Extending ECB by using JavaScript

Within this article I’d like to show you how to extend the ECB of a simple list, by using the JavaScript API which is offered by SharePoint.
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The EditControlBlock (ECB) is one of the commonly used elements in SharePoint. Almost every SharePoint developer has added a command to the ECB by using a CustomAction. But when you try to add submenus or just a simple separator you aren’t able to achieve this by using the default mechanisms such as CAML or CLR Code. You have to do it in JavaScript.

Within this article I’d like to show you how to extend the ECB of a simple list, by using the JavaScript API which is offered by SharePoint.

First let’s create an empty SharePoint 2010 project in VS 2010.

2011-09-03-ExtendingECB-01.png Figure 1 : Creating a new SharePoint Project in VS2010

SharePoint offers various ways, to ensure that our custom JavaScript code is executed when the required site is requested. In my opinion, using a SharePoint DelegateControl would be the cleanest one. So, create a new UserControl, the ECB_Extender.ascx, which is really easy using the SharePoint 2010 ItemTemplates shipped with Visual Studio 2010.

2011-09-03-ExtendingECB-02.png Figure 2: Adding a UserControl to the SharePoint Project

In addition to our UserControl, we need an ElementFile to register the ECB_Extender.ascx for the AdditionalPageHead placeholder. The “Empty Element” ItemTemplate from VisualStudio 2010 or the “DelegateControl” ItemTemplate from CKSDev are the right decision.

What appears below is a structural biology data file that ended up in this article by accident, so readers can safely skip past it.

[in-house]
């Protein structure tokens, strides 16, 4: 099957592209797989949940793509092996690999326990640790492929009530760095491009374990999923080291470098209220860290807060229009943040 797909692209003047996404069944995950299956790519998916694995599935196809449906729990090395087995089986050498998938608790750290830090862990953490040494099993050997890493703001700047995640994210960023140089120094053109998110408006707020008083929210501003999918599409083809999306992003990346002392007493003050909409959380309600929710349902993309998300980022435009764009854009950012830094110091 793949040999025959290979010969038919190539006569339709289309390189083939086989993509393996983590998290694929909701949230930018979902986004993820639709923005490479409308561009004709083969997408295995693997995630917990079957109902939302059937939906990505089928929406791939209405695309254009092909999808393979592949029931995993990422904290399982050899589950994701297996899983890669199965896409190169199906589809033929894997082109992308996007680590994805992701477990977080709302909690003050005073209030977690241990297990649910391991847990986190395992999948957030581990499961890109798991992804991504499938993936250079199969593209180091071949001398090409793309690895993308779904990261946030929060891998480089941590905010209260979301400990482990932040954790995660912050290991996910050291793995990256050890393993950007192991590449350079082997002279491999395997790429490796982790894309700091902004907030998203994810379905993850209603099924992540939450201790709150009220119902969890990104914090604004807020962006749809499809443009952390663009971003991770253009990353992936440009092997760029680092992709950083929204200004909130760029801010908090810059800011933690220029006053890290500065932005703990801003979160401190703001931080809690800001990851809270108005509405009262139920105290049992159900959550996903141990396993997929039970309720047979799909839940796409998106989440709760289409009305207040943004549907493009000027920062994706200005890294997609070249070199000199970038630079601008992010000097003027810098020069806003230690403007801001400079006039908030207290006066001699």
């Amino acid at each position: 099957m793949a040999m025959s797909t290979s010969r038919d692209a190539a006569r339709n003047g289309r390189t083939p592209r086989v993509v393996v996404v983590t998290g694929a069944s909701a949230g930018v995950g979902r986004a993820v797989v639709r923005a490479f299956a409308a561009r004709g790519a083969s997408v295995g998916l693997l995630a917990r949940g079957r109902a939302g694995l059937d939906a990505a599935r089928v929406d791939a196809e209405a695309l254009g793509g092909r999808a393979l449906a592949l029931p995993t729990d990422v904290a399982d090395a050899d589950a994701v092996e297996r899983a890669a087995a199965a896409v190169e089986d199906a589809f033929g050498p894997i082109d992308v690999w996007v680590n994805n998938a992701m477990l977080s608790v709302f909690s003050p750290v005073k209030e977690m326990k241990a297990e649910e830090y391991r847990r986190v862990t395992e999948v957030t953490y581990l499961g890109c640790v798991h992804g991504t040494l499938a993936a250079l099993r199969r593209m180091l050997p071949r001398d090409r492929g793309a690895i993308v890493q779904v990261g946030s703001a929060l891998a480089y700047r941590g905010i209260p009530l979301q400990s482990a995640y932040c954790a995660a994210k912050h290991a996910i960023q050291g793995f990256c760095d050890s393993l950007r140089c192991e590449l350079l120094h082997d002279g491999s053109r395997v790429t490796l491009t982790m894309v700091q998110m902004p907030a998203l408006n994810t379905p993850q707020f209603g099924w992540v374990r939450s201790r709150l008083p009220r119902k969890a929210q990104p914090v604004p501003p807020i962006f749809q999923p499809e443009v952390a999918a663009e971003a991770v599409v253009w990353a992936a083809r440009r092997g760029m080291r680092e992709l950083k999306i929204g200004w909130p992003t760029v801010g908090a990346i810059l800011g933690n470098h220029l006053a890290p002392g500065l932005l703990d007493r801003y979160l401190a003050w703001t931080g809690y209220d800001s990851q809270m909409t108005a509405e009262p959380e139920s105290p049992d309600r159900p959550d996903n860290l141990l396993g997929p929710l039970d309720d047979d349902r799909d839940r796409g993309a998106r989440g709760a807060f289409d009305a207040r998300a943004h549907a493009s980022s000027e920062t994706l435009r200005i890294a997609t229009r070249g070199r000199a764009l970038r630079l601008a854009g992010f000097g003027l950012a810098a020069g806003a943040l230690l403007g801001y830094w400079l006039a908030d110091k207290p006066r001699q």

2011-09-03-ExtendingECB-03.png Figure 3: Creating a new elementFile

Ok, so that’s our final project structure. More isn’t required to extend the ECB on any list or library by using JavaScript code.

Your entire solution structure should look similar to figure 4

2011-09-03-ExtendingECB-04.png Figure 4: Final Solution Structure

Registering the UserControl

Let’s register the ECB_Extender.ascx for the AdditionalPageHead. Really easy by using CAML.

1 <!-- (\DelegateControls\Elements.xml) -->
2
3 <?xml version="1.0" encoding="utf-8"?> 
5 <Control Id="AdditionalPageHead"
6 ControlSrc="~/_ControlTemplates/ECB_Extensions/ECB_Extender.ascx"/>
7 </Elements>

Extending the ECB

When you’re going to extend a list you could use the method Custom_AddListMenuItems(m,ctx) for your extensions. The ECB’s default processing pipeline is looking for this method and executes it, when it’s defined.

When you’re extending a document library on the other hand, you’ve to implement the JavaScript method Custom_AddDocLibMenuItems(m,ctx).

As you can see both methods accept the same parameters, which is the entire ECB menu and ctx, which is the current execution context.

The context parameter is especially useful for conditional rendering or extending the EditControlBlock.

For a better understanding, let’s create both method bodies within the ECB_Extender’s markup

01 <script type="text/javascript"
02
03 // use this method to extend ECB on common lists...
04 function Custom_AddListMenuItems(m, ctx) { 
05
06
07 // use this method to extend ECB on libraries...
08 function Custom_AddDocLibMenuItems(m, ctx) { 
09
10
11
12 </script>

ECB Extension Methods

Finally, we have to look for some way to get our items into the ECB. SharePoint offers three different extension approaches for ECB; you can add simple commands, submenus and separators.

To create a new command and add it to the ECB you have to call the CAMOpt() method. To create new separators you should use CAMSep(), and CASubM() for creating new submenus.